A ballot initiative to assign minor marijuana possession the
lowest possible enforcement priority by Santa Barbara police will
go before city voters in the upcoming November election. Supporters
of the pot measure have collected more than enough signatures to
qualify it for the ballot, but had hoped City Council would adopt
the measure outright. Proponents of the measure, Sensible Santa
Barbara, argue that the “war on drugs” has been lost, is a waste of
money, and that enforcement of pot laws clogs the jails and
criminal justice system with petty offenders who pose little threat
to anyone. Police Chief Cam Sanchez argued that the measure places
his officers in a catch-22 in which they’re not allowed to pursue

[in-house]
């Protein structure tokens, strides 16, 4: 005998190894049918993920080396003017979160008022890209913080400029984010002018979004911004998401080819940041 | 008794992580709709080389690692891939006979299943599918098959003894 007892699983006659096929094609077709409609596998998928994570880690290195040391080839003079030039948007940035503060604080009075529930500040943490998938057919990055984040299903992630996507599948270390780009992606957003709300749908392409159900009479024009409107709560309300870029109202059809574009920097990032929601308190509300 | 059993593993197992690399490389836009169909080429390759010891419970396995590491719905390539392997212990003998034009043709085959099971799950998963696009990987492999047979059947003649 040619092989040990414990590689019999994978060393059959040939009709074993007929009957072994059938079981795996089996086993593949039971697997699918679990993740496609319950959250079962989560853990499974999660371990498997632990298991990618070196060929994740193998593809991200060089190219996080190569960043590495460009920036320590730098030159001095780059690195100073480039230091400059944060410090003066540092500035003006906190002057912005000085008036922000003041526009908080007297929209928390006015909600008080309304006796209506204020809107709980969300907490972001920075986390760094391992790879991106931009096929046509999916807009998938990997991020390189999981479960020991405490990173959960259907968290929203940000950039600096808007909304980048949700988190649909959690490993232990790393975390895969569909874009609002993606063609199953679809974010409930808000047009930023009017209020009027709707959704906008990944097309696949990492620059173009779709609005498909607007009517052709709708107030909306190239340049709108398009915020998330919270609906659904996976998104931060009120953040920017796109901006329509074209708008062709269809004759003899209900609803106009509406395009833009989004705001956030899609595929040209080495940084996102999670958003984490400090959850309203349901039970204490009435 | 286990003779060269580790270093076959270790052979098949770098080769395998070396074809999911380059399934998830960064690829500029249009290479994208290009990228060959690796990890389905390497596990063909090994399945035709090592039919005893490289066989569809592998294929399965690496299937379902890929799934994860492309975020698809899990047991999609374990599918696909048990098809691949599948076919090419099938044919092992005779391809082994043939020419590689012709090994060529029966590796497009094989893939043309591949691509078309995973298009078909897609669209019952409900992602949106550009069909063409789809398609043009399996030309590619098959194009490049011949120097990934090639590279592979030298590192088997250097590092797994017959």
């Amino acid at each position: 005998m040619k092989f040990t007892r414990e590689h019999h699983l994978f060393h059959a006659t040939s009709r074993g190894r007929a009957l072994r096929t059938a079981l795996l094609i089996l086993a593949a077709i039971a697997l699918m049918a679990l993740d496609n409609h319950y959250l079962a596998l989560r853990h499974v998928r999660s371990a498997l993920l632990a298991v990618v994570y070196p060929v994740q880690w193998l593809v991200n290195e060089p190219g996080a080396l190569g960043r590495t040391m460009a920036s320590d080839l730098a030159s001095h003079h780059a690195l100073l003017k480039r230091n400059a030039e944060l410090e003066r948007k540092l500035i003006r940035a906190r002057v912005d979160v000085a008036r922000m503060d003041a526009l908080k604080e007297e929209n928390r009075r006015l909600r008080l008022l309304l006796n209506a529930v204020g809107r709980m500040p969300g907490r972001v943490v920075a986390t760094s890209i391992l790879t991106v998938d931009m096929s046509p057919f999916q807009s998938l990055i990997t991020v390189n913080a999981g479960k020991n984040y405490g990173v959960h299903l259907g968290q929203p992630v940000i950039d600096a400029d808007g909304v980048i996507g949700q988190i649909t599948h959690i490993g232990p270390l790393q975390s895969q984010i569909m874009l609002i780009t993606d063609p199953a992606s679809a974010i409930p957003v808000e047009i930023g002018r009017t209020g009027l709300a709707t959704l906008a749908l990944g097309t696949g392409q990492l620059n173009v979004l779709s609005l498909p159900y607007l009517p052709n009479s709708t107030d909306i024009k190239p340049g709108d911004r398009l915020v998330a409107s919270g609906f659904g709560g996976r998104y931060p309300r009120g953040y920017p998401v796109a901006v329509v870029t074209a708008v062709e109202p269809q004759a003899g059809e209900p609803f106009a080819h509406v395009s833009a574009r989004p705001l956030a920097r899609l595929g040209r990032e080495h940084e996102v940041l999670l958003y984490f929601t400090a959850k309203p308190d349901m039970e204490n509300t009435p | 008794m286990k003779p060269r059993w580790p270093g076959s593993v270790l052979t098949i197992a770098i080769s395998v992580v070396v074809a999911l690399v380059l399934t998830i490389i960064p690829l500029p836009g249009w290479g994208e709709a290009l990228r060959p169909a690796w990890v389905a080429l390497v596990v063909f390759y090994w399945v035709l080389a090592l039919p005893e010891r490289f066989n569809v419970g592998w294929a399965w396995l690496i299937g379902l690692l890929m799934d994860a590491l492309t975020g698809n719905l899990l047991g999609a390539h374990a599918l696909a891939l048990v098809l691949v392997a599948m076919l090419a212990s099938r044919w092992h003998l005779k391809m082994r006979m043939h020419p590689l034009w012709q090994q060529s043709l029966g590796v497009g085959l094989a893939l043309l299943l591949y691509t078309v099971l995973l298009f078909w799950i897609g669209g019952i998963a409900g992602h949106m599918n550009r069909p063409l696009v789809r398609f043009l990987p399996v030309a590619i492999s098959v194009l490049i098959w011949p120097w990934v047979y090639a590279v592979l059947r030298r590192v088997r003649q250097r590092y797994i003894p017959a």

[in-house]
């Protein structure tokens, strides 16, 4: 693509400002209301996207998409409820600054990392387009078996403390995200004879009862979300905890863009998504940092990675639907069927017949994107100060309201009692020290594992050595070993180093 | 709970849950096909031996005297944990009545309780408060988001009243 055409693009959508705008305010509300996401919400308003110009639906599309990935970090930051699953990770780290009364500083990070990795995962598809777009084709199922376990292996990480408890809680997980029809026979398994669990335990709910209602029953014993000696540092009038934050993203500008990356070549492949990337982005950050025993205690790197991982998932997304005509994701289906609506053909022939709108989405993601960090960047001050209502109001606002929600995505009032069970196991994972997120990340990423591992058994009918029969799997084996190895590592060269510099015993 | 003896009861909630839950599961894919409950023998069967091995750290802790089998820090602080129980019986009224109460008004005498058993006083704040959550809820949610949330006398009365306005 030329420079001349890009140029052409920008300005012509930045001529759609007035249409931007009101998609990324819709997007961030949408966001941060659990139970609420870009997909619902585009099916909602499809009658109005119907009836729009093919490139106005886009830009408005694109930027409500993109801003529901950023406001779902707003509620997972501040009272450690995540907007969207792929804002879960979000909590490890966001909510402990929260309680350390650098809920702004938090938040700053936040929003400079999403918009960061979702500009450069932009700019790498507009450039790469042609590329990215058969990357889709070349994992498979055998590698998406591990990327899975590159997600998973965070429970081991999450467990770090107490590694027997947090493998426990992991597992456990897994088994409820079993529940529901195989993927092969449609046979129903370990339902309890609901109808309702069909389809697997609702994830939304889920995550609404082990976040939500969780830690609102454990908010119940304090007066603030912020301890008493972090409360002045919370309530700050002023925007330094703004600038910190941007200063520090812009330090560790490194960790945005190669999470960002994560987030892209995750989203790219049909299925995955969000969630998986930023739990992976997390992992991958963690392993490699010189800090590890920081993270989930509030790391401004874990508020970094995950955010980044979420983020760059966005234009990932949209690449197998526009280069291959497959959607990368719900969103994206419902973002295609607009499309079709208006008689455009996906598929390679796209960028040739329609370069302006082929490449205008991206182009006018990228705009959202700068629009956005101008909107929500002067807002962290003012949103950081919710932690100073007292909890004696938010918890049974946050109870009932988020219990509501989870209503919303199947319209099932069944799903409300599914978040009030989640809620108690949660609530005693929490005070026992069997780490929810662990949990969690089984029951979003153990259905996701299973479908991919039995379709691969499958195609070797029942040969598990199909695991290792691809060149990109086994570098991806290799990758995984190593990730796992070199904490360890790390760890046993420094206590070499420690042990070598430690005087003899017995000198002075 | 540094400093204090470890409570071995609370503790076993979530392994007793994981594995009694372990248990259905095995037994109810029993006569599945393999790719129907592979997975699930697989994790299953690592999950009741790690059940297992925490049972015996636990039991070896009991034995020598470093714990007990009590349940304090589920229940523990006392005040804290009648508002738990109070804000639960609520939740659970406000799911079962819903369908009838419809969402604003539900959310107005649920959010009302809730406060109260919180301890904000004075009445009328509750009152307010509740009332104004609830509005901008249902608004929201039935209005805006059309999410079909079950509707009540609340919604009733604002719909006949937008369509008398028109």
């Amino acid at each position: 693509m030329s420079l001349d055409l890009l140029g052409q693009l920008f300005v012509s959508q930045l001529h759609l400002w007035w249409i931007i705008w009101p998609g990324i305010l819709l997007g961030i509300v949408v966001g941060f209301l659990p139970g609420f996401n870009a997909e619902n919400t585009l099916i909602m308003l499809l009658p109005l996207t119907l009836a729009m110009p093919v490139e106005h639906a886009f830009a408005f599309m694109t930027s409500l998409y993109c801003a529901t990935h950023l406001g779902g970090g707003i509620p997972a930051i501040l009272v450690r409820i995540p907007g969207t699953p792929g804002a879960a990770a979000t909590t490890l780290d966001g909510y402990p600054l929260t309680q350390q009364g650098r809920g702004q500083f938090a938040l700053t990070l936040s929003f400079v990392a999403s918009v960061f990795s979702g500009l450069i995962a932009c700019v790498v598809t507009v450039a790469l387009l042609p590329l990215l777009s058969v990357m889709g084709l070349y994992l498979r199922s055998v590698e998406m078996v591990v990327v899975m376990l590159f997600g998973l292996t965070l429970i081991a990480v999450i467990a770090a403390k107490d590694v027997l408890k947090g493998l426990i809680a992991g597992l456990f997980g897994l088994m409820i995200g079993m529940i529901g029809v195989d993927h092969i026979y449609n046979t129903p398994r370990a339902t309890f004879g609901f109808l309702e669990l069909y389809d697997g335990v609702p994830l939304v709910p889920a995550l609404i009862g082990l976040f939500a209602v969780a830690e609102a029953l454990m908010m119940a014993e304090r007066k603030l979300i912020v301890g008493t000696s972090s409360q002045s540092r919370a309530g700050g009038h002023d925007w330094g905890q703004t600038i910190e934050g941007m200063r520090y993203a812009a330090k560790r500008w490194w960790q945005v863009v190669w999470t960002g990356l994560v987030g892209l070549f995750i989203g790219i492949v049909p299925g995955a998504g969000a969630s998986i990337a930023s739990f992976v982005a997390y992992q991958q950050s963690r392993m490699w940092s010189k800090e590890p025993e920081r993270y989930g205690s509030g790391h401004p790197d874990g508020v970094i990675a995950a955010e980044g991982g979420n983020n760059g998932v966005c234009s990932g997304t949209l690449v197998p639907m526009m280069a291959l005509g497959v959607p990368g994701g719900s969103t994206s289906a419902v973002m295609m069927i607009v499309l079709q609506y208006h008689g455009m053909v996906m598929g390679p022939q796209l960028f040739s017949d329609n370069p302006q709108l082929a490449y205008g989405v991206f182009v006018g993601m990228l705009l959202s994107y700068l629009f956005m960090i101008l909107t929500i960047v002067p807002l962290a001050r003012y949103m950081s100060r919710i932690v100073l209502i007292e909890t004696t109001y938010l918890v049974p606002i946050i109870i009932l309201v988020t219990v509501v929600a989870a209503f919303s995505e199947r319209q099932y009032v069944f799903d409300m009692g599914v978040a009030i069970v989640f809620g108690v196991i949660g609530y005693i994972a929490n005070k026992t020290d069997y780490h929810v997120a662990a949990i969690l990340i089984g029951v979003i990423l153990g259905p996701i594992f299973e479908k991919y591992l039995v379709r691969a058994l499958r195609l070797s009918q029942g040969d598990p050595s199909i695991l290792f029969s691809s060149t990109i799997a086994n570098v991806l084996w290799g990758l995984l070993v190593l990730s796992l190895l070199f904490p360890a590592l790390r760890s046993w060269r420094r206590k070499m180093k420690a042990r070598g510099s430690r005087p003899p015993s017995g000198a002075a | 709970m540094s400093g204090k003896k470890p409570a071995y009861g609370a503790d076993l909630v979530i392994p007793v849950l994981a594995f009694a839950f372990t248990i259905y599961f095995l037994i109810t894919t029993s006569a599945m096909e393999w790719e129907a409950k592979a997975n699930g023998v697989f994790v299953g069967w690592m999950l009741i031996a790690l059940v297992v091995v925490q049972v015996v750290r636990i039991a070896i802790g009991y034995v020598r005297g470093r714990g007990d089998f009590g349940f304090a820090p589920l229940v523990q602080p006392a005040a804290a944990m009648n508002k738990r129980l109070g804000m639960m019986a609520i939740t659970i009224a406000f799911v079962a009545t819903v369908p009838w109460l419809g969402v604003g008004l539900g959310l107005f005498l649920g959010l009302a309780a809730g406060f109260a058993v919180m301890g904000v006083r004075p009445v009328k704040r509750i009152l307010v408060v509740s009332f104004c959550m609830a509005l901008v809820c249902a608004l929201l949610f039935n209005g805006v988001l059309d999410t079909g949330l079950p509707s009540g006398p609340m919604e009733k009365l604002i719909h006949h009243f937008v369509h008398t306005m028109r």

criminal investigations triggered by marijuana possession
complaints that could develop into something bigger. He also stated
District Attorney Tom Sneddon had told him the measure was
unconstitutional and unenforceable. Proponents dismissed these
concerns as exaggerations and fabrications. Police say marijuana
possession is already a low priority offense – first offenders
getting $50 tickets – but insist such laws provide useful
enforcement tools in dealing with drug dealers and others
generating complaints from the community. The proposed measure
would not protect recreational pot smokers who light up on public
property or while driving a car.


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